Aboriginal Rain Stick Design – 1st Grade

1st graders are continuing their journey across the world by flying from Africa to Australia.  We are learning about the Aboriginal tribes of Australia.  We breeze through a quick prezi about Aboriginal tribes in Australia and look closely at their work that is dedicated to the use of bright, inviting dot designs that are sometimes abstract and other times include images from nature, dreams and animals.  We also talk about their musical instruments including Didgeridoos and Rain Sticks.

As if on cue, a student in both classes explained “I wish I had a rainstick.” which led to me explaining that using tubing, foil, beans and paint, we would be making our very own Aboriginal Rain Sticks!  They were super exciting to plan out their ideas.  To simplify the process for the students, we took the design sheet and colored in the tubing of our rain stick one solid color.  On the ends is where we use markers to make our dotted designs like the aboriginals.  We talked about how different colors mean different things and many students used that information to make thoughtful designs.  It was important to demo the dotting because otherwise students go to quickly and make whispy dots that don’t look very Aboriginal.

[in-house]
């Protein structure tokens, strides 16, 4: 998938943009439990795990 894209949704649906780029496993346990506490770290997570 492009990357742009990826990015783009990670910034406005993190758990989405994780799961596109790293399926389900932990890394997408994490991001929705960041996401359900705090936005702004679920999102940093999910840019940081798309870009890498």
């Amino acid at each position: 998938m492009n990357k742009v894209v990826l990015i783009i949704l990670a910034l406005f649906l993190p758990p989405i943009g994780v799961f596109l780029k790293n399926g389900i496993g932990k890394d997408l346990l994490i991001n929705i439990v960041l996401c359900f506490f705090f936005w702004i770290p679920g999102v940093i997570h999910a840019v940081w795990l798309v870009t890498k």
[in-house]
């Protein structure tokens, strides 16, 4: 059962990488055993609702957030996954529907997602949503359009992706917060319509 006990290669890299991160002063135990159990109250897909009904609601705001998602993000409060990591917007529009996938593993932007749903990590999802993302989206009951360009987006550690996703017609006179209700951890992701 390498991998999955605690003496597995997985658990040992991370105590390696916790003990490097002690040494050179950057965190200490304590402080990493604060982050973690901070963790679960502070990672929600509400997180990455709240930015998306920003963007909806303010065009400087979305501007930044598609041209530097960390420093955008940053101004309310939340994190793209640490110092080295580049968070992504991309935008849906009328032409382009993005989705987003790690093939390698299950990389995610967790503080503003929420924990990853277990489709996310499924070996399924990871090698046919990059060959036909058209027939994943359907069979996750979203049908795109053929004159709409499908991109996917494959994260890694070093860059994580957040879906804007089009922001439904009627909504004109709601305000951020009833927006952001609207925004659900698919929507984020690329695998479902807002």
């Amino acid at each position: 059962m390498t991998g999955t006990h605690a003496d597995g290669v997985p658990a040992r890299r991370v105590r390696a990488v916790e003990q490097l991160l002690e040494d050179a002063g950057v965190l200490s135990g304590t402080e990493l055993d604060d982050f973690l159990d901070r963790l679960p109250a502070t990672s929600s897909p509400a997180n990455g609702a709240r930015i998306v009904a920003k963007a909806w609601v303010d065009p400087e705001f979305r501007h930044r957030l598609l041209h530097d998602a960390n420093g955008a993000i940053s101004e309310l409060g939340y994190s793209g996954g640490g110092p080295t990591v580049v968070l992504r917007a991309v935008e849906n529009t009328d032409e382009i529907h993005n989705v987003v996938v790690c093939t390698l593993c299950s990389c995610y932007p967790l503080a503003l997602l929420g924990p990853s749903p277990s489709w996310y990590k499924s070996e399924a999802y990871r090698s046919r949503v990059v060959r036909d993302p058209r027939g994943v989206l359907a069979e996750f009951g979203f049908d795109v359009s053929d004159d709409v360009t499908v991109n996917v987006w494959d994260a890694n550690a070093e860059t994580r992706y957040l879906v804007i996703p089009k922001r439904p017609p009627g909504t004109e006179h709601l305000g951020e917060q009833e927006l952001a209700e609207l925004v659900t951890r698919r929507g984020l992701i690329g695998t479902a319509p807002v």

To download the worksheet I created using Adobe Illustrator, click Rain Sticks for the PDF.  While students were working, I pulled up YouTube and we listened to an Aboriginal tribe use the instruments discussed.  At first students were weary of the foreign sounds but quickly got into the grove while they worked; it was a great integration of culture, music and art.


3 responses to “Aboriginal Rain Stick Design – 1st Grade

  1. Pingback: Finished Hungry Caterpillars (Part 3 of 3) | Art Class With LMJ·

  2. Pingback: Aboriginal Raintstick with 1st Grade (Part 1: Dot Paintings) | Art Class With LMJ·

  3. Pingback: Assembling A Rain Stick – 1st Grade | Art Class With LMJ·

Leave a Reply

Fill in your details below or click an icon to log in:

WordPress.com Logo

You are commenting using your WordPress.com account. Log Out /  Change )

Google+ photo

You are commenting using your Google+ account. Log Out /  Change )

Twitter picture

You are commenting using your Twitter account. Log Out /  Change )

Facebook photo

You are commenting using your Facebook account. Log Out /  Change )


Connecting to %s